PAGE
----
Brookings is home to South Dakota State University as evidenced by the numerous people milling around in Jackrabbit attire.  It definitely has a ‘college town’ feel, but with a ‘farm town’ twist.  By the way, in 2015 Brookings was ranked as the safest college town in the United States, so if you have a kid that will be going to college soon maybe give this one some thought.  Although we’ve been to Brookings many times, Debbie and I have never really explored the place at all.  So we decided to change that last weekend and be tourists for a day.

brookings title 2

I have to confess, the addition of the title on that photo was a little tongue in cheek.  You see so many of these sorts of lists on pinterest, 10 things to see in Amsterdam or 1 day in Paris.  But hey, if you are ever going to be in Brookings, be sure to pin that photo!

We started our day with a visit to McCrory Gardens, a botanical garden and arboretum that is operated by the University.  They have 25 acres of formal display gardens and another 45 acres of arboretum.  Debbie and I only visited the formal display gardens, which were quite lovely.  I especially liked some of their more unique plant pairings, like these ornamental grasses planted with ornamental cabbage.


They had an area devoted to interesting color combinations too.

color combo

My sister really liked the sunflowers …

sun flower

and these ornamental grasses …

ornamental grass

I think Debbie’s garden style leans more towards a prairie garden with wildflowers, while I am more a fan of cottage gardens.  This spot with its little cottage and white picket fence was definitely my favorite.

cottage garden

After touring the gardens, we met back up with my mom and her cousins Elaine & Yvonne for lunch at a locally famous hamburger joint called Nick’s.  The burgers really were delicious!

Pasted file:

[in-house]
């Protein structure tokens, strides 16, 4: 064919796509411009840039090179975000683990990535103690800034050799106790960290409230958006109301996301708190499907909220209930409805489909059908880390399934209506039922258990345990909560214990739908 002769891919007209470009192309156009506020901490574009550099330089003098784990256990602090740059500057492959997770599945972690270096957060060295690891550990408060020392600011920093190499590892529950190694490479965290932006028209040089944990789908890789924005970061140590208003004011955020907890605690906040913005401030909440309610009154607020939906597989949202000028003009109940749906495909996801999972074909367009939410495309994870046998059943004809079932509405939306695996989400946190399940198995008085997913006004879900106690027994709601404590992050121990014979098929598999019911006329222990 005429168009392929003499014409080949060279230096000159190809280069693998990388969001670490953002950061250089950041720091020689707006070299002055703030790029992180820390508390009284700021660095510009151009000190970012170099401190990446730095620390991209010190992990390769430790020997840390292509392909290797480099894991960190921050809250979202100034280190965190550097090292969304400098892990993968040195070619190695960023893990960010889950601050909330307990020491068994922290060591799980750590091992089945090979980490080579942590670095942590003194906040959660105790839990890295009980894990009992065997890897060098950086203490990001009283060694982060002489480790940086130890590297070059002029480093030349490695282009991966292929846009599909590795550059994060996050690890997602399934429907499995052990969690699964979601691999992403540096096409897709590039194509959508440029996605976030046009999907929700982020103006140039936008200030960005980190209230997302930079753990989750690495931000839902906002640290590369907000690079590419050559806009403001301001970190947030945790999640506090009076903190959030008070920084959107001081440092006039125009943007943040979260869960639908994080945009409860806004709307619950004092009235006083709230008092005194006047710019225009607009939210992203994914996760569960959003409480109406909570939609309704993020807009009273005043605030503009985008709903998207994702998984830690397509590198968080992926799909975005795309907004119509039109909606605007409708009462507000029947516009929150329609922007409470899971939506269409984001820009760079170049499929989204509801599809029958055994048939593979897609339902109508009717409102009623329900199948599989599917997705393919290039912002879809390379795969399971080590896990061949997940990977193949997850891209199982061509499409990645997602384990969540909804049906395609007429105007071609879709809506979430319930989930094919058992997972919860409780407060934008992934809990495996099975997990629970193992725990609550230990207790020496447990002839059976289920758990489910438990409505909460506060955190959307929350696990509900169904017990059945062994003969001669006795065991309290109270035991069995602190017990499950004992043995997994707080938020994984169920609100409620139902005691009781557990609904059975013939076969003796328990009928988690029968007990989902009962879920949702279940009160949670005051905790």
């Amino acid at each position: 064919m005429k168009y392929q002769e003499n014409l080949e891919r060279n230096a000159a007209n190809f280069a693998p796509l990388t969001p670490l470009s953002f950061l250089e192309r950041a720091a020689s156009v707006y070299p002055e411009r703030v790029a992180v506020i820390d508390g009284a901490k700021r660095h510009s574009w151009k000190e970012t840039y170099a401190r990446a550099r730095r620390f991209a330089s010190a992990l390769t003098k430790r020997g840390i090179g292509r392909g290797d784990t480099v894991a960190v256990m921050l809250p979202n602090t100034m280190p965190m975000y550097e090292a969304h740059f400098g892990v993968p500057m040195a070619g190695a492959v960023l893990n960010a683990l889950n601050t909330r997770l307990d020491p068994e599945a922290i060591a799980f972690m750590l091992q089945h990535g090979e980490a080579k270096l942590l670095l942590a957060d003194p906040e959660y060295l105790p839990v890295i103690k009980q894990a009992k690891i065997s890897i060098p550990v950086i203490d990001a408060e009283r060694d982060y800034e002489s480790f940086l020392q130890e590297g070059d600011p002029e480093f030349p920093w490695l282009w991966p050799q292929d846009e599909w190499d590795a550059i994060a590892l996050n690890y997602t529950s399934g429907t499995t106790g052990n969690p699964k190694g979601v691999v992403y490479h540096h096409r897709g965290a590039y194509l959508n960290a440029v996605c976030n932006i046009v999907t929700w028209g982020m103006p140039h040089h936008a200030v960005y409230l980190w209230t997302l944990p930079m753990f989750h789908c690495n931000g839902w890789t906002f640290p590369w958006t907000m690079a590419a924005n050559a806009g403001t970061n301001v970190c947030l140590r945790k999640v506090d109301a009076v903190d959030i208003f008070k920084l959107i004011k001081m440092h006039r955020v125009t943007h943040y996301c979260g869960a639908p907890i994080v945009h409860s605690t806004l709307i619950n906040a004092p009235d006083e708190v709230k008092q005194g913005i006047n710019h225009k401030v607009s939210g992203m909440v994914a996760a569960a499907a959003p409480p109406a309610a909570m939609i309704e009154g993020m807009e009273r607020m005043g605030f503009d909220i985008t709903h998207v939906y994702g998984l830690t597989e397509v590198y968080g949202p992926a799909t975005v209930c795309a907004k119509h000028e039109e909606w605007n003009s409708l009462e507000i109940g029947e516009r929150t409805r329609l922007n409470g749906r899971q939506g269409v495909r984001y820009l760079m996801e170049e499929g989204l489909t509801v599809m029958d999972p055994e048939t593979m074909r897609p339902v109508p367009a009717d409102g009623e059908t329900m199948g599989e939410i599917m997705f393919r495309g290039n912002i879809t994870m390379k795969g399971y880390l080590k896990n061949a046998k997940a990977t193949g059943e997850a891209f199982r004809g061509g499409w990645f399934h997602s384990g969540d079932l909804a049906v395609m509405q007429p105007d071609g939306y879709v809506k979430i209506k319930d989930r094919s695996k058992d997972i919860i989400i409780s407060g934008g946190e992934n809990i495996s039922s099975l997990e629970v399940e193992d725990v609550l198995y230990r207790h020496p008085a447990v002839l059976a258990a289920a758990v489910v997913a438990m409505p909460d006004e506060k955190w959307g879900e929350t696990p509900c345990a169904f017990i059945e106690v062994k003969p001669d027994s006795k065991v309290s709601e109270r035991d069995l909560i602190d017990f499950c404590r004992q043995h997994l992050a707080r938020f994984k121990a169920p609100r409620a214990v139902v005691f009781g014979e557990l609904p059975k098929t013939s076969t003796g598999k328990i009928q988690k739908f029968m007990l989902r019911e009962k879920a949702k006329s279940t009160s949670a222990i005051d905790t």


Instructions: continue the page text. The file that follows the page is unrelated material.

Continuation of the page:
Before heading out to the family farm for the afternoon, our cousin David picked up Debbie and I and we stopped off at the local winery that was on the way, Schade’ Vineyard & Winery in Volga, South Dakota.

Schade' winery

We admired their grape vines…


took a selfie with our cousin David (he was trying to help us improve our selfie skills, he says it’s all about finding your good angle, but I still haven’t found mine) …

selfie by david

and we tasted some wine, including some interesting local specialties like Buffaloberry wine (hmmm, no) and Strawberry Rhubarb.  All of their wines are made with locally grown fruit.  I did bring home a few bottles of the Raspberry-Apple wine.

In addition to the wine, I also brought home some sweet corn from the family farm and a chest cold.  The corn is long gone but the chest cold has been lingering all week so I haven’t gotten much done out in my workshop.  But I’m definitely starting to feel better today and the temps are supposed to drop back into the 70’s this weekend, so it should be a good time for me to get a few pieces of furniture done.  So be sure to stay tuned next week!